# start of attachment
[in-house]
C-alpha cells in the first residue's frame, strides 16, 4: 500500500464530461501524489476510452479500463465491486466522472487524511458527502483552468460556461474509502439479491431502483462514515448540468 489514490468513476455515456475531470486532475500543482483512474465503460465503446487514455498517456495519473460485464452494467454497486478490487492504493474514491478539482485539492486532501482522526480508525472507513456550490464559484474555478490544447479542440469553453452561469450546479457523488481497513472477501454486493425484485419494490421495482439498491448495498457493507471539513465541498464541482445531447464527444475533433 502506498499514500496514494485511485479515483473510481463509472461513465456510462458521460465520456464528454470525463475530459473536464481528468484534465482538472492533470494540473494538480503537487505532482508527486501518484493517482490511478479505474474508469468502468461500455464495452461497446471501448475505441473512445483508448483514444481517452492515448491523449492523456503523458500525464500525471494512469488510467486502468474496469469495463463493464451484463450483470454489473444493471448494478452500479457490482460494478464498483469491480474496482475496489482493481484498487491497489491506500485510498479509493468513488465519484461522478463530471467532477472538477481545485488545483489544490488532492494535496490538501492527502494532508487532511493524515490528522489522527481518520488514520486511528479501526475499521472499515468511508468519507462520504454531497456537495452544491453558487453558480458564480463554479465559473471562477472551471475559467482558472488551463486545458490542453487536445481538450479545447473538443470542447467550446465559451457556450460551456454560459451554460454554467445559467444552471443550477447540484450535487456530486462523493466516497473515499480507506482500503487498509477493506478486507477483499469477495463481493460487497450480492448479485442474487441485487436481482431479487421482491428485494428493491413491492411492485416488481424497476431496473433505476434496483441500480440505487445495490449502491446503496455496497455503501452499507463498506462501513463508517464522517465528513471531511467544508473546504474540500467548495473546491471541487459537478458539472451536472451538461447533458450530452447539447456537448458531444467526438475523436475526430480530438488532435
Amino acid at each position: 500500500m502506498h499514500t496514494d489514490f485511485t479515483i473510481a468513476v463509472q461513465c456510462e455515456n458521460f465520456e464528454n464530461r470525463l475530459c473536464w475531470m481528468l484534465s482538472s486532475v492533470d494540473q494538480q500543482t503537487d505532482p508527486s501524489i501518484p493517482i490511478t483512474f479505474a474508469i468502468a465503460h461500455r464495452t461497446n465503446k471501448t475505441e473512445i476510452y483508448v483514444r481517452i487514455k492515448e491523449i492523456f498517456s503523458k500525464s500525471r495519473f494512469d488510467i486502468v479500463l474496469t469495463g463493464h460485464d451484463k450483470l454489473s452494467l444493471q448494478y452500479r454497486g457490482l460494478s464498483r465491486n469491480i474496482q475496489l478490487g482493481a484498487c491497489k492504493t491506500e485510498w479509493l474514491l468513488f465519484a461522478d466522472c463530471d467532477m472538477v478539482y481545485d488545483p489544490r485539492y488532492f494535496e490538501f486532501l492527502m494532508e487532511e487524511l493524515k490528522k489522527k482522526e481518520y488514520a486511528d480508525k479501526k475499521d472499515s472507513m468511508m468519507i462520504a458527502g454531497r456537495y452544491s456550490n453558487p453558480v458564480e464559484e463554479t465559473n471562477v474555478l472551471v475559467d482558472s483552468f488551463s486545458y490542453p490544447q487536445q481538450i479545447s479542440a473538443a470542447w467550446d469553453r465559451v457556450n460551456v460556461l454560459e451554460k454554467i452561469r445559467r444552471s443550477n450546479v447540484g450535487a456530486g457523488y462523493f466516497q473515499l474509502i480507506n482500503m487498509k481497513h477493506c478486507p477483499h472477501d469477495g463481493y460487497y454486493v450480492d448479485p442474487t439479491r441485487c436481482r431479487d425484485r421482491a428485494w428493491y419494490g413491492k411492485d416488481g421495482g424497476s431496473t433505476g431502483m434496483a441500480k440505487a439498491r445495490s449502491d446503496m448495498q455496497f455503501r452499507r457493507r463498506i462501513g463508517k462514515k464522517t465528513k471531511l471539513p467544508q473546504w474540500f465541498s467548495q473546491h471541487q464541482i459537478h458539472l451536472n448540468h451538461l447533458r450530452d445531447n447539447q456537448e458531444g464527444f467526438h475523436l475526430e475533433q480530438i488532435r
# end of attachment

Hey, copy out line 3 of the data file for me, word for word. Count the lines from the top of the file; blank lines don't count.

Amino acid at each position: 500500500m502506498h499514500t496514494d489514490f485511485t479515483i473510481a468513476v463509472q461513465c456510462e455515456n458521460f465520456e464528454n464530461r470525463l475530459c473536464w475531470m481528468l484534465s482538472s486532475v492533470d494540473q494538480q500543482t503537487d505532482p508527486s501524489i501518484p493517482i490511478t483512474f479505474a474508469i468502468a465503460h461500455r464495452t461497446n465503446k471501448t475505441e473512445i476510452y483508448v483514444r481517452i487514455k492515448e491523449i492523456f498517456s503523458k500525464s500525471r495519473f494512469d488510467i486502468v479500463l474496469t469495463g463493464h460485464d451484463k450483470l454489473s452494467l444493471q448494478y452500479r454497486g457490482l460494478s464498483r465491486n469491480i474496482q475496489l478490487g482493481a484498487c491497489k492504493t491506500e485510498w479509493l474514491l468513488f465519484a461522478d466522472c463530471d467532477m472538477v478539482y481545485d488545483p489544490r485539492y488532492f494535496e490538501f486532501l492527502m494532508e487532511e487524511l493524515k490528522k489522527k482522526e481518520y488514520a486511528d480508525k479501526k475499521d472499515s472507513m468511508m468519507i462520504a458527502g454531497r456537495y452544491s456550490n453558487p453558480v458564480e464559484e463554479t465559473n471562477v474555478l472551471v475559467d482558472s483552468f488551463s486545458y490542453p490544447q487536445q481538450i479545447s479542440a473538443a470542447w467550446d469553453r465559451v457556450n460551456v460556461l454560459e451554460k454554467i452561469r445559467r444552471s443550477n450546479v447540484g450535487a456530486g457523488y462523493f466516497q473515499l474509502i480507506n482500503m487498509k481497513h477493506c478486507p477483499h472477501d469477495g463481493y460487497y454486493v450480492d448479485p442474487t439479491r441485487c436481482r431479487d425484485r421482491a428485494w428493491y419494490g413491492k411492485d416488481g421495482g424497476s431496473t433505476g431502483m434496483a441500480k440505487a439498491r445495490s449502491d446503496m448495498q455496497f455503501r452499507r457493507r463498506i462501513g463508517k462514515k464522517t465528513k471531511l471539513p467544508q473546504w474540500f465541498s467548495q473546491h471541487q464541482i459537478h458539472l451536472n448540468h451538461l447533458r450530452d445531447n447539447q456537448e458531444g464527444f467526438h475523436l475526430e475533433q480530438i488532435r